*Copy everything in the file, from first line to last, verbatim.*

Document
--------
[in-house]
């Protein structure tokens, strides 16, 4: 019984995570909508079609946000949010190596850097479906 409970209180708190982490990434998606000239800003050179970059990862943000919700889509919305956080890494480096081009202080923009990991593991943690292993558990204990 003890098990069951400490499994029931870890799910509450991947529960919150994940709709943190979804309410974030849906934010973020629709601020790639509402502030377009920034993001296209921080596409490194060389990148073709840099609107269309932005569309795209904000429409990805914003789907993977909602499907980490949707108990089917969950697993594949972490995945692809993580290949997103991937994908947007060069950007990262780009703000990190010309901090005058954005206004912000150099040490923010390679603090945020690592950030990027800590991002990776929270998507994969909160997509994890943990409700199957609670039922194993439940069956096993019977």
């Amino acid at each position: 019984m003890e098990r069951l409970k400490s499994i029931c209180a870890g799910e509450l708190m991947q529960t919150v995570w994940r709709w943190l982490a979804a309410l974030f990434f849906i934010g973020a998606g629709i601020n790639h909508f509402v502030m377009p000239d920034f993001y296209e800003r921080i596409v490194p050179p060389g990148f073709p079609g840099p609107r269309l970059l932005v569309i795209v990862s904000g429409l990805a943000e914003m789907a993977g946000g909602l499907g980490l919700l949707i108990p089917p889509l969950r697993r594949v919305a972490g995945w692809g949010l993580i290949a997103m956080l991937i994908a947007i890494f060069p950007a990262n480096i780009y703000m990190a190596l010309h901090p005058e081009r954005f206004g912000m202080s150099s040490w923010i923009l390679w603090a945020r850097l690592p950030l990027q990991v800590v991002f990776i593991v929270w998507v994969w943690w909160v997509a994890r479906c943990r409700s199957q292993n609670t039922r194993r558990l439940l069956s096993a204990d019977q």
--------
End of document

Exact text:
[in-house]
């Protein structure tokens, strides 16, 4: 019984995570909508079609946000949010190596850097479906 409970209180708190982490990434998606000239800003050179970059990862943000919700889509919305956080890494480096081009202080923009990991593991943690292993558990204990 003890098990069951400490499994029931870890799910509450991947529960919150994940709709943190979804309410974030849906934010973020629709601020790639509402502030377009920034993001296209921080596409490194060389990148073709840099609107269309932005569309795209904000429409990805914003789907993977909602499907980490949707108990089917969950697993594949972490995945692809993580290949997103991937994908947007060069950007990262780009703000990190010309901090005058954005206004912000150099040490923010390679603090945020690592950030990027800590991002990776929270998507994969909160997509994890943990409700199957609670039922194993439940069956096993019977």
């Amino acid at each position: 019984m003890e098990r069951l409970k400490s499994i029931c209180a870890g799910e509450l708190m991947q529960t919150v995570w994940r709709w943190l982490a979804a309410l974030f990434f849906i934010g973020a998606g629709i601020n790639h909508f509402v502030m377009p000239d920034f993001y296209e800003r921080i596409v490194p050179p060389g990148f073709p079609g840099p609107r269309l970059l932005v569309i795209v990862s904000g429409l990805a943000e914003m789907a993977g946000g909602l499907g980490l919700l949707i108990p089917p889509l969950r697993r594949v919305a972490g995945w692809g949010l993580i290949a997103m956080l991937i994908a947007i890494f060069p950007a990262n480096i780009y703000m990190a190596l010309h901090p005058e081009r954005f206004g912000m202080s150099s040490w923010i923009l390679w603090a945020r850097l690592p950030l990027q990991v800590v991002f990776i593991v929270w998507v994969w943690w909160v997509a994890r479906c943990r409700s199957q292993n609670t039922r194993r558990l439940l069956s096993a204990d019977q």